50-year-old with 12-month Pityriasis Lichenoides Chronic PLC 苔藓样糠疹

A 50-year-old woman sought treatment at our clinic with a peculiar skin condition. She presented with mica-like scales, itchy, erythematous-to-brown papules of varying sizes (ranging from 3 mm to 1 cm) on her trunk and extremities. The lesions on her legs exhibited crusting and necrosis (Fig.1). A skin biopsy confirmed the diagnosis of Pityriasis Lichenoides Chronic (PLC), revealing keratinocytes within the epidermis and a lichenoid infiltrate consisting of lymphocytes, histiocytes, and melanophages in the papillary dermis. Laboratory investigations yielded normal results, including complete blood count, liver function, renal panel, C-reactive protein, erythrocyte sedimentation rate, and allergen-specific IgE assay.

Pityriasis lichenoides A4

The woman recalled the sudden onset of small, reddish-brown papules that eventually developed into pus-filled vesicles a year ago. Seeking medical help, she visited a local hospital where she was administered oral steroids (prednisolone) and underwent a skin biopsy. However, the rashes persisted, and the vesicles transformed into crust erosions. Additional steroid injections provided temporary relief, but the rashes resurfaced once the steroids were discontinued. She was informed that she had a rare immunity-related skin disease, PLC, and was prescribed the anticancer drug Methotrexate (MTX) to control inflammation. Unfortunately, her PLC did not respond well to MTX, prompting the doctor to discontinue the treatment after a two-month course. She relied on topical steroids to manage flare-ups but sought alternative options.

Pityriasis lichenoides B4

At our TCM clinic, we prescribed personalized herbal remedies tailored to her condition. These included Tangs Derma and Tangs Psoria, along with our herbal Yufu cream. The use of steroids was discontinued. Initially, her skin reacted negatively to the withdrawal of steroids, and her condition worsened. However, as time passed, her symptoms gradually subsided, and her skin began to improve. She experienced cycles of regression and reactivation, which corresponded to her previous use of immunosuppressant medications (steroids and MTX). With each passing month, the flares became milder and less severe. The woman diligently followed the TCM herbal remedies. After three years of treatment, she achieved full remission, with no reported side effects from the TCM approach even during the four-year follow-up visit.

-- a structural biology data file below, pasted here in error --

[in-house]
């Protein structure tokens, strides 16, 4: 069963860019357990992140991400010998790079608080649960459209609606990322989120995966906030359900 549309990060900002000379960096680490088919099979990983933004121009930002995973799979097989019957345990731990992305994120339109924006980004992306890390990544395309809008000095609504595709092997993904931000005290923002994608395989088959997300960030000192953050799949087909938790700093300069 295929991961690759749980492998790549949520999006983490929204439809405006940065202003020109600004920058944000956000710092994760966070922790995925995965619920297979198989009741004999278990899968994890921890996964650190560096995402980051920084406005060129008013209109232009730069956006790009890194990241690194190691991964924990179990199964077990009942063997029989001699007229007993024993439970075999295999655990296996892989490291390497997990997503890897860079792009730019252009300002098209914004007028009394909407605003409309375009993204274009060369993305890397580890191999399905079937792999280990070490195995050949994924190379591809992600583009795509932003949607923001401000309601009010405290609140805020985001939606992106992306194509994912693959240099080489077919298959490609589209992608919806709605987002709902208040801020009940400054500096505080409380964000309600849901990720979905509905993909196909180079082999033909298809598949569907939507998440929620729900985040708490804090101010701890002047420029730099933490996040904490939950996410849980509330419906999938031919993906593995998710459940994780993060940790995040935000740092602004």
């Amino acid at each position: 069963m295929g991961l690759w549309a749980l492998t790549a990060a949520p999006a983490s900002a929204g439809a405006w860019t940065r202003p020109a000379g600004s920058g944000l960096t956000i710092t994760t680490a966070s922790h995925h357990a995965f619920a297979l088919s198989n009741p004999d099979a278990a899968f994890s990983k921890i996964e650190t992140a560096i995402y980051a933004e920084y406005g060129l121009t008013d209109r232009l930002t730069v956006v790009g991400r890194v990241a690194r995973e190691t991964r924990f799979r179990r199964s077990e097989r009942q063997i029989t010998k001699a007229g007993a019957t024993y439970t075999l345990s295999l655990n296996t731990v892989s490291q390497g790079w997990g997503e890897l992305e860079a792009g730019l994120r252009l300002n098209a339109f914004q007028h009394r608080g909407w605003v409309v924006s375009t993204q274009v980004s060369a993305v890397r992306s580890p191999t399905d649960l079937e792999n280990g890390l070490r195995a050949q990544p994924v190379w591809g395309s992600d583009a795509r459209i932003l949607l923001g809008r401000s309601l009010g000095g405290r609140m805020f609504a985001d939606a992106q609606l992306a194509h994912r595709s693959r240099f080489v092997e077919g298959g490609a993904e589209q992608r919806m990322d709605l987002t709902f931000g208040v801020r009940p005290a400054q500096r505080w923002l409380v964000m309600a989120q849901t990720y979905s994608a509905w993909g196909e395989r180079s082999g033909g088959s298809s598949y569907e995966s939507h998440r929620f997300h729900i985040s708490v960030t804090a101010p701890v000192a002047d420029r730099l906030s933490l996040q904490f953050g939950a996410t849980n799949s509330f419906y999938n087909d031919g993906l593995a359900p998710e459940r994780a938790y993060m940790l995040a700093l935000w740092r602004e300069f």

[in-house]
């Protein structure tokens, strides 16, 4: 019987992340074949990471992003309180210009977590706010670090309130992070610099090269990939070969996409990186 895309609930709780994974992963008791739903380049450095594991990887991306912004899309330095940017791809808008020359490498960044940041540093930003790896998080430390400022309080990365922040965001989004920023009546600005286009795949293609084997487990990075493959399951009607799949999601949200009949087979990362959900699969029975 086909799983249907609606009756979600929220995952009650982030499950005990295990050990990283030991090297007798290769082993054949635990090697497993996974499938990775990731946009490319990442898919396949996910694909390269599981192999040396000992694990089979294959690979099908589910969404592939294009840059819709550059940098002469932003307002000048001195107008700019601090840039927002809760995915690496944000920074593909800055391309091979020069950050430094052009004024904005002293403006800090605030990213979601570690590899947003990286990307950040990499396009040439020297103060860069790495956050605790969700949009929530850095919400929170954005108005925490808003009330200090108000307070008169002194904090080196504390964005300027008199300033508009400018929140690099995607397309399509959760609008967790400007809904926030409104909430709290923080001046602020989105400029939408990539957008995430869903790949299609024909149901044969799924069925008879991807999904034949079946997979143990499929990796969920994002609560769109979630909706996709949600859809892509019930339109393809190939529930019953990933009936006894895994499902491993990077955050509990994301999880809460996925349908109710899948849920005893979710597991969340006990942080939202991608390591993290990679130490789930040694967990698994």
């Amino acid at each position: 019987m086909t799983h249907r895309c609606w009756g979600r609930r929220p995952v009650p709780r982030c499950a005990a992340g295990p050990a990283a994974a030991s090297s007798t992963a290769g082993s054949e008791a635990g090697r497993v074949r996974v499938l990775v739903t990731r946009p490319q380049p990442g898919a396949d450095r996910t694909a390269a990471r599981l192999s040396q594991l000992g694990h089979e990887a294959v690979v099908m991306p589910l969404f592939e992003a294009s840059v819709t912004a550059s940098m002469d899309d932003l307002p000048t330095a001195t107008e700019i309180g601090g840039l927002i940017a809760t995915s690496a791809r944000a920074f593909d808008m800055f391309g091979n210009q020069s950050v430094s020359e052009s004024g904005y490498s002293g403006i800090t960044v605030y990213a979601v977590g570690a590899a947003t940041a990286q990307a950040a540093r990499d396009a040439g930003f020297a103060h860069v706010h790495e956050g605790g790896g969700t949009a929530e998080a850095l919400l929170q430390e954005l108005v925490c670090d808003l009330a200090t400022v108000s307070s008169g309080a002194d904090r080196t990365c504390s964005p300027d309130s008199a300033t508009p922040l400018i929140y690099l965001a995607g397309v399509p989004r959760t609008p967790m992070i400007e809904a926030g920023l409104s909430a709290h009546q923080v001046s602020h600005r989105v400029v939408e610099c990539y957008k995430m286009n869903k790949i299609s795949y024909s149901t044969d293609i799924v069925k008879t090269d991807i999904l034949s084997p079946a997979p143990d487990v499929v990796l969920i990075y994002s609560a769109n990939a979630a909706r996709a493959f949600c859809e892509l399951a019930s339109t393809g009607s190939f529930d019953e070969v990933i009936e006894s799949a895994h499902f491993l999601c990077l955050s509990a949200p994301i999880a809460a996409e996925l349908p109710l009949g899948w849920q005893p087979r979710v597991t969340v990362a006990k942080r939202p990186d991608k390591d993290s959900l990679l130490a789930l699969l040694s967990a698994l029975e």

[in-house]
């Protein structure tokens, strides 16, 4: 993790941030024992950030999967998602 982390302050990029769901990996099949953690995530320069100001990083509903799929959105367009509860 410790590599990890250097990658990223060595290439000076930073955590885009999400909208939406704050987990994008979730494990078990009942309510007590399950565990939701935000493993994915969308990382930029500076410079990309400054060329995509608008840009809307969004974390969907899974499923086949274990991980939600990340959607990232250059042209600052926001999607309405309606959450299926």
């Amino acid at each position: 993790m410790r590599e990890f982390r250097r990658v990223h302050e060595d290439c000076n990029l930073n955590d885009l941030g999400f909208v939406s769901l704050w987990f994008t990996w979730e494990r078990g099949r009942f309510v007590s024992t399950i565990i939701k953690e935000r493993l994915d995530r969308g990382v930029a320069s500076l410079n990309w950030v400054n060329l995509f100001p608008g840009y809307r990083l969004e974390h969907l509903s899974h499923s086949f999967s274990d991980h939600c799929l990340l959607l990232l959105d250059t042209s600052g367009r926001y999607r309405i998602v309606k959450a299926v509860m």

Pityriasis lichenoides C4

This case exemplifies a patient’s journey to find relief from rare challenging skin condition. After unsuccessful attempts with conventional medications, she turned to TCM and experienced gradual improvement and eventual remission through the personalized herbal treatments. The story highlights the potential benefits of alternative approaches in cases where conventional medicine may not provide satisfactory results.

Find out more about her journey to recovery here: our YouTube channel.


Pityriasis lichenoides (PL) is an very rare skin condition of unknow cause, but it is believed to involve an abnormal immune response. The acute form, is pityriasis lichenoides et varioliformis acuta (PLEVA) also known as Mucha–Habermann disease, and the chronic form, is pityriasis lichenoides chronica (PLC) also known as Guttate parapsoriasis.  This condition falls under a group of disorders known as papulosquamous disorders, which also include conditions like psoriasis and lichen planus. The diagnosis can often be made on clinical grounds but is usually confirmed with a skin biopsy. PLEVA lesions typically resolve within several weeks or months, but new crops of lesions may appear before the condition finally resolves. It’s important to note that the natural history of pityriasis lichenoides can be unpredictable, and the course of the condition may vary between individuals. It is always recommended to consult a dermatologist for an accurate diagnosis and appropriate management of the condition.


In situations where the disease information had already been made publicly available (as evidenced by prior articles), genuine names of individuals have been utilized. Conversely, in instances where there was no pre-existing public disclosure or at the explicit request of patients for privacy, pseudonyms have been employed. Furthermore, identities have been deliberately obscured, and certain contextual details and diagnoses have been modified to hinder any attempts at identification. It is essential to emphasize that the patients and encounters described in this work are authentic, and their consent for publication was duly obtained. As responsible authors, we earnestly implore all our readers to honor the privacy and confidentiality of these individuals. Additionally, certain scenarios, assessments, and clinical interventions have been altered to safeguard the anonymity of both patients and healthcare providers.